“Don’t run in my kitchen!” The Turk had shouted at him. Then he had bandaged Rudi’s arm and called for an ambulance.
Rudi lifted his right hand above his head and turned so he could see the long curving scar that started just above his hipbone and ended beside his right nipple. Not a kitchen accident, this one. Skinheads, the day he tried to find work in Warnemünde. He still didn’t know whether they had meant to kill him or just scare him, and he thought that even they had not been sure. He had taken it as an omen that his wanderings along the Baltic coast were over, and he headed inland, first to Warsaw, then Kraków.
The first thing Max did after concluding his job interview was hold out a mop.
“I’ve done all that,” Rudi protested, pointing to the envelope containing his references which Max was holding in his other hand. “Riga, Tallinn…”
“You want to work in my kitchen, first you clean it,” Max told him. “Then we’ll see.”
Rudi really considered walking out of Restauracja Max right there and then, considered going out onto Floriańska and walking back down to the station and catching a train away from this polluted little city, but he was low on cash and the job came with a cramped little room up ten flights of stairs above the restaurant and he was just tired of travelling for the moment, so he took the mop, telling himself that this was only temporary, that as soon as he had adequate funds he’d be off again in search of a kitchen that appreciated him.
He pushed that mop for eight months before Pani Stasia, Max’s fearsome chef, even allowed him to approach food. By then he was locked into a battle of wills with the wizened little woman, and the only way he was going to leave Max’s kitchen was feet first.
Looking back, it seemed astounding to him that he had stood so much. He’d done this for Sergei in Tallinn, and for The Turk, and for Big Ron in that appalling kitchen in Wilno, but for Pani Stasia there was something gratingly personal about it, as if she had made it her life’s work to break him. She yelled constantly at him. “Bring this, bring that. Clean this, clean that. So you call this clean, Baltic prick? Hurry, hurry. Don’t run in my kitchen! Faster! Faster!”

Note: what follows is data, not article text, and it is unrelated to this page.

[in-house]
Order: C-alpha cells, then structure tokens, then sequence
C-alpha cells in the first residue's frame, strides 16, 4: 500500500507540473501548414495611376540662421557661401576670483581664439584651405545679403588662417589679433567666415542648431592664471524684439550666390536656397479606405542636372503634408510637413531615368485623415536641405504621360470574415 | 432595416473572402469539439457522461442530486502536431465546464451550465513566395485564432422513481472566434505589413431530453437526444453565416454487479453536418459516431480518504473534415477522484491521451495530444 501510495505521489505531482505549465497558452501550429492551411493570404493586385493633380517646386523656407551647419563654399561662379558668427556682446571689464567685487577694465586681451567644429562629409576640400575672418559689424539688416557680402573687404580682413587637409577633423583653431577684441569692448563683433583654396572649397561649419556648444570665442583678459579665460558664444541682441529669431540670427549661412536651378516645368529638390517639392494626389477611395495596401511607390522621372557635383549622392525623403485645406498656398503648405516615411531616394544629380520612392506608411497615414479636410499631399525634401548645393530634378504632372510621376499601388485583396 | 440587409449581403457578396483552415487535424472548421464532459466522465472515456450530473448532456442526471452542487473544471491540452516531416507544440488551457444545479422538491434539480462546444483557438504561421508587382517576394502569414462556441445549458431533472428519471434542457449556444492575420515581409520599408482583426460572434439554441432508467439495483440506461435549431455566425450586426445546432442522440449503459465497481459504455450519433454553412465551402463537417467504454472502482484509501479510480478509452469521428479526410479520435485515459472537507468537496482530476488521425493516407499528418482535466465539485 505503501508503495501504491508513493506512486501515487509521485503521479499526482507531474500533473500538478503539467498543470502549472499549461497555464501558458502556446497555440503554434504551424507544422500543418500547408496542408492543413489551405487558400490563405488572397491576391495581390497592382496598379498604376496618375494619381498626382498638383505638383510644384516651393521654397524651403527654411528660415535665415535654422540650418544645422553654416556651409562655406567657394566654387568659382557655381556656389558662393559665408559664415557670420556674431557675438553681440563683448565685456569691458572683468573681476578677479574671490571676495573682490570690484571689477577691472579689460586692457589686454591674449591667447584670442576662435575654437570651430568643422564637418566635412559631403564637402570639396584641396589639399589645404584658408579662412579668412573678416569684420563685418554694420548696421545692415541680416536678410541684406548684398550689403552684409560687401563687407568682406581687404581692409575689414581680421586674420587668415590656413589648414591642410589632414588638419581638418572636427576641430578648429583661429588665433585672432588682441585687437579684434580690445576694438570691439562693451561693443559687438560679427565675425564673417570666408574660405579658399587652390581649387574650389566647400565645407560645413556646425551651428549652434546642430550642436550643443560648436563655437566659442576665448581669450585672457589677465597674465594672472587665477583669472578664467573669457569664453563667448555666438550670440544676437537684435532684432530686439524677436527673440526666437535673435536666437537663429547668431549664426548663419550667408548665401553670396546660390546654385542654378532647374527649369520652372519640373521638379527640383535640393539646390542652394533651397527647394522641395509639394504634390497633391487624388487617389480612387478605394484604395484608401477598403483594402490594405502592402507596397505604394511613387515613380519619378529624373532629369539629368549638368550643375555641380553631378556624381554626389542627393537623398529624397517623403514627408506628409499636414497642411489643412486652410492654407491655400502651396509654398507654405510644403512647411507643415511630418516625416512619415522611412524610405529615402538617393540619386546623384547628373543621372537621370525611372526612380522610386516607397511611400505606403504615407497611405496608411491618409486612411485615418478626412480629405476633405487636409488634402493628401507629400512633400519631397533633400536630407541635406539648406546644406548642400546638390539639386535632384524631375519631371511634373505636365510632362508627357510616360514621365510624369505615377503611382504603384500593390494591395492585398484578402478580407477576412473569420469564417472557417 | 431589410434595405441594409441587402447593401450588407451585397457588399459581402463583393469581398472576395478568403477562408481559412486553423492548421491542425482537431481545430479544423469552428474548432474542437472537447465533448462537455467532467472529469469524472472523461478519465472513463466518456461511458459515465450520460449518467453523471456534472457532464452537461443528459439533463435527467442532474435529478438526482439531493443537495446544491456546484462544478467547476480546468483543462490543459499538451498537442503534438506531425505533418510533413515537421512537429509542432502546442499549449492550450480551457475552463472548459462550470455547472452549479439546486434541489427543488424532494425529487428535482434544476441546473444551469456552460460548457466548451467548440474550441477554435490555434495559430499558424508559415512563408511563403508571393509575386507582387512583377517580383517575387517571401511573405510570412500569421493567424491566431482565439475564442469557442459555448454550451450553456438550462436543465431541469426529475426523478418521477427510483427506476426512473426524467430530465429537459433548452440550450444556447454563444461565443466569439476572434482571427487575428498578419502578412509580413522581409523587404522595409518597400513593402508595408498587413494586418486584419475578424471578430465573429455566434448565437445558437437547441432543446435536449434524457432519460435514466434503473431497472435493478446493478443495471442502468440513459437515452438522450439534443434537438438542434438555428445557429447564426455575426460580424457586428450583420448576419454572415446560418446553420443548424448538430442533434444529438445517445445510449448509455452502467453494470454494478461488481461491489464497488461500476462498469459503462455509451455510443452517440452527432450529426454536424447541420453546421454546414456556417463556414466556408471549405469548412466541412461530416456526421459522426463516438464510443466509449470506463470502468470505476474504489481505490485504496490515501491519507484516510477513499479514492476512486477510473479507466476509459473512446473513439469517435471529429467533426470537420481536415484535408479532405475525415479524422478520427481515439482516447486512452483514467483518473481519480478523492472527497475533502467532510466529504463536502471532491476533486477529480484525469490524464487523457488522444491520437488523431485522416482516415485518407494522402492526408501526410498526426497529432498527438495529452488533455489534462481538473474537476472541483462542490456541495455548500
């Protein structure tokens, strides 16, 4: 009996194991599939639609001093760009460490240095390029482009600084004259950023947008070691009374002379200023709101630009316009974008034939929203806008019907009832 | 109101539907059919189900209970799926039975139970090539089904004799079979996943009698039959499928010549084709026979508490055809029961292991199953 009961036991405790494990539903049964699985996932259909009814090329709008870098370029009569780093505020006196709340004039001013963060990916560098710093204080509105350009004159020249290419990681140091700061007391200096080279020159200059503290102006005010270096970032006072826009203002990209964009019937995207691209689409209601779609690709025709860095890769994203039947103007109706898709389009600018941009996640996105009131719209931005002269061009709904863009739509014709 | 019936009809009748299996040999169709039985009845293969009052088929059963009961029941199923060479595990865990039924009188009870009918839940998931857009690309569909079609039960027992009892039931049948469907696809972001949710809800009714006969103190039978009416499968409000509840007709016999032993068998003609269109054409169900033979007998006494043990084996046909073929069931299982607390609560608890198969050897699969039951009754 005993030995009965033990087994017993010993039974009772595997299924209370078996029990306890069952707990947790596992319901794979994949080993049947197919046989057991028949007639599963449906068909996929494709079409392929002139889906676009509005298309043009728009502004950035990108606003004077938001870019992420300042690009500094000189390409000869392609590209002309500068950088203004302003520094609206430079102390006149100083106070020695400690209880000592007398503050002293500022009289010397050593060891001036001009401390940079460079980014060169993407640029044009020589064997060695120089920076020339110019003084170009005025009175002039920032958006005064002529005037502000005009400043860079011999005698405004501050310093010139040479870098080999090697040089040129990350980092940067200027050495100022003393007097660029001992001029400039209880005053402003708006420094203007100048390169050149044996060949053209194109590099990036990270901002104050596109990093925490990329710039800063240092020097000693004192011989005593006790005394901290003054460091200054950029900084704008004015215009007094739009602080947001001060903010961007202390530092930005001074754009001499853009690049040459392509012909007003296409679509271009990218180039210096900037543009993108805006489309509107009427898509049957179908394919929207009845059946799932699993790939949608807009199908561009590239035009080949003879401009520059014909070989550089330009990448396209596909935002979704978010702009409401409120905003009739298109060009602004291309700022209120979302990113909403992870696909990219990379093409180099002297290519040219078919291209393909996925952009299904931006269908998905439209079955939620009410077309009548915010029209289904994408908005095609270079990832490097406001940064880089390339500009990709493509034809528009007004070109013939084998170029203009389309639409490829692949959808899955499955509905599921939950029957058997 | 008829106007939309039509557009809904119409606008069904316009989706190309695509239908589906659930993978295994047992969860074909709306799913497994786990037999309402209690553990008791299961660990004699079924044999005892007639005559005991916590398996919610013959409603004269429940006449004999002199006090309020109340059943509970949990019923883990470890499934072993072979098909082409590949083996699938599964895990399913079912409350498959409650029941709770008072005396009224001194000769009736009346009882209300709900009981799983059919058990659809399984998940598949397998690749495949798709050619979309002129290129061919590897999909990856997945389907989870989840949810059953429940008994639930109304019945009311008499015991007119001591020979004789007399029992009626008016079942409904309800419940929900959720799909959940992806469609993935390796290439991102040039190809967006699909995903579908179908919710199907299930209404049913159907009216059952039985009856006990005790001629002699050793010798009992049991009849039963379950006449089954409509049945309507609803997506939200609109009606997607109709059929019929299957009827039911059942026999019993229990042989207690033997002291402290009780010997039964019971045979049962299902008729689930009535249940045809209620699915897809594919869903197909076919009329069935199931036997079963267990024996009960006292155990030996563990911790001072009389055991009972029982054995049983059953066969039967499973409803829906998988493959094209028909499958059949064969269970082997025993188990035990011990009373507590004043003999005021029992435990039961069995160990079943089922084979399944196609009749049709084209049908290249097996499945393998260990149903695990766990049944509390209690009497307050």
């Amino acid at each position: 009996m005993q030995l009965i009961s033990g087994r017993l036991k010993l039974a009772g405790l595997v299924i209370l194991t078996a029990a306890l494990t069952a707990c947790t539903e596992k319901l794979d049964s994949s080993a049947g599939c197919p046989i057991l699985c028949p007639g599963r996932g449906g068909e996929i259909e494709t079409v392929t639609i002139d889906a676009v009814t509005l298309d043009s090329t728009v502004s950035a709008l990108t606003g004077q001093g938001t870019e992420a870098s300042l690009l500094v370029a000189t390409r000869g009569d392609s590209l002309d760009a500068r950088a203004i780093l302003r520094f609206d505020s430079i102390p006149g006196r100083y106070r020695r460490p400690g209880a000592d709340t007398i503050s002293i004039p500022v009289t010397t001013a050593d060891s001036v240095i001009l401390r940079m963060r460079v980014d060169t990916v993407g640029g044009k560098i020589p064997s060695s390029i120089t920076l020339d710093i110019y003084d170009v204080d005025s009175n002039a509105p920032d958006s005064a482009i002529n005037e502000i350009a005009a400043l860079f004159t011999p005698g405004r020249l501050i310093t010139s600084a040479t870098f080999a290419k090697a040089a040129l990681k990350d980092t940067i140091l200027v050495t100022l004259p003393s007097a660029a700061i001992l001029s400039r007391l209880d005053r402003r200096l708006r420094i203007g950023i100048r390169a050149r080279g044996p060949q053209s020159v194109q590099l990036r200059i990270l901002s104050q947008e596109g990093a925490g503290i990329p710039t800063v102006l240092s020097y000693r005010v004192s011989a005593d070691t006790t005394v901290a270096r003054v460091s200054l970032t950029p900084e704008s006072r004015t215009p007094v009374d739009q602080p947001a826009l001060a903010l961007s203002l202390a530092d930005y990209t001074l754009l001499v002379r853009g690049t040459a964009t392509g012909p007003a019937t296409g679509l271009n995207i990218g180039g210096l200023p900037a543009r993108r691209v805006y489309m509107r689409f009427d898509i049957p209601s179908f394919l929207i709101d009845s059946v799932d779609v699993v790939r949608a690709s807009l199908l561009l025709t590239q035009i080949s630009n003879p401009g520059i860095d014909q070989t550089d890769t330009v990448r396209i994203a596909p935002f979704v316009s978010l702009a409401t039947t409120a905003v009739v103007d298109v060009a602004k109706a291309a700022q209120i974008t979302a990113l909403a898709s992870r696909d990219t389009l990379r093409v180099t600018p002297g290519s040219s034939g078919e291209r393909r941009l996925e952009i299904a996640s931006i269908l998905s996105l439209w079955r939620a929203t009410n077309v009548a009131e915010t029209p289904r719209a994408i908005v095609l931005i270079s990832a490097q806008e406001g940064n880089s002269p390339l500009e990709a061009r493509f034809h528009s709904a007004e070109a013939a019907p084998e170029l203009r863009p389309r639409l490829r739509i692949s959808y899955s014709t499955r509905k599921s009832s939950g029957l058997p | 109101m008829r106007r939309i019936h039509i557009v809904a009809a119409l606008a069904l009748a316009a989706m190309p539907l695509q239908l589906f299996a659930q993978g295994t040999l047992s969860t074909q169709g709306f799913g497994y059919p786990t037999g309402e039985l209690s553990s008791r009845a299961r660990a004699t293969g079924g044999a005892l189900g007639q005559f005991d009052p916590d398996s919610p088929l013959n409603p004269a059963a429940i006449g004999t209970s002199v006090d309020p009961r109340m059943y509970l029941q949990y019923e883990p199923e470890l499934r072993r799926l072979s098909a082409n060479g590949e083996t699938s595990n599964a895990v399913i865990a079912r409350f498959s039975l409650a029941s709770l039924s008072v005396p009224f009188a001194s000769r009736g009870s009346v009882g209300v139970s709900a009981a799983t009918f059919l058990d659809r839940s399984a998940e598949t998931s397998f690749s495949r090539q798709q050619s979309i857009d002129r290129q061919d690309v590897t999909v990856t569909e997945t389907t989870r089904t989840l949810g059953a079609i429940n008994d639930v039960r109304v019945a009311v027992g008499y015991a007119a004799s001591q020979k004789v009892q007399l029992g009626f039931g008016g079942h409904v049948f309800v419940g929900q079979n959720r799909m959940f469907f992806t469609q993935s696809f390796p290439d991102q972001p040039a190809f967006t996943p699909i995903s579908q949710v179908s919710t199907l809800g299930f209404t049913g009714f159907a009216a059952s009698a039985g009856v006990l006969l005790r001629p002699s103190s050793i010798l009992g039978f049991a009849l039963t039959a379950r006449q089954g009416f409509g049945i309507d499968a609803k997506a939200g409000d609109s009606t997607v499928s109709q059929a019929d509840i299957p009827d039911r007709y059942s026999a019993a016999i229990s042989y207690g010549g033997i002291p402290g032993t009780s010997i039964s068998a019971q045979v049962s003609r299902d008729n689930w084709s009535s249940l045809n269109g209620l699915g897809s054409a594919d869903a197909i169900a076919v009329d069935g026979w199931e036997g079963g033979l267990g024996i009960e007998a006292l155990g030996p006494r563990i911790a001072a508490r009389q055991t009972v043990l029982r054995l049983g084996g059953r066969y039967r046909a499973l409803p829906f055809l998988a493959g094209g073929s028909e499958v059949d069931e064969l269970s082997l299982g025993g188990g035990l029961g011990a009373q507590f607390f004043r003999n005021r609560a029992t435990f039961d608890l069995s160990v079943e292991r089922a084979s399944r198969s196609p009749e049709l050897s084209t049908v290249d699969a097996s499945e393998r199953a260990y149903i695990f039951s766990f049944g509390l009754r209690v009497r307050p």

He was by no means the only member of the crew to catch Pani Stasia’s wrath. She treated everyone equally. One of her hip joints was deformed, and she walked with the aid of a black lacquered carbon fibre cane as thin as a pencil and as strong as a girder. Everyone, even Max, had heard the whistle of Pani Stasia’s cane at some time or other as it described a swift arc towards the backs of their legs.
It was understood in the business that great chefs could be violently temperamental, and if one wanted to study under them one had to endure all kinds of invective and physical violence. The Turk, who was an outstanding chef, had once knocked Rudi unconscious with a single punch for overcooking a portion of asparagus. Pani Stasia was not an outstanding chef. She was a competent chef working in a little Polish restaurant. But something about her fury lit a slumbering resistance in him which told him that this nasty little old woman was not going to drive him from her kitchen, was not going to wear him down.
So he mopped and cleaned and washed up and the skin on his hands reddened and cracked and bled and his legs hurt so much that some nights he could barely climb up to his cubbyhole in the attic. He kept going, refused to give in.
Pani Stasia, sensing the one-man resistance movement which had sprung up in her kitchen, focused her attention on Rudi. This made him popular with the other staff, who no longer had to suffer quite so much.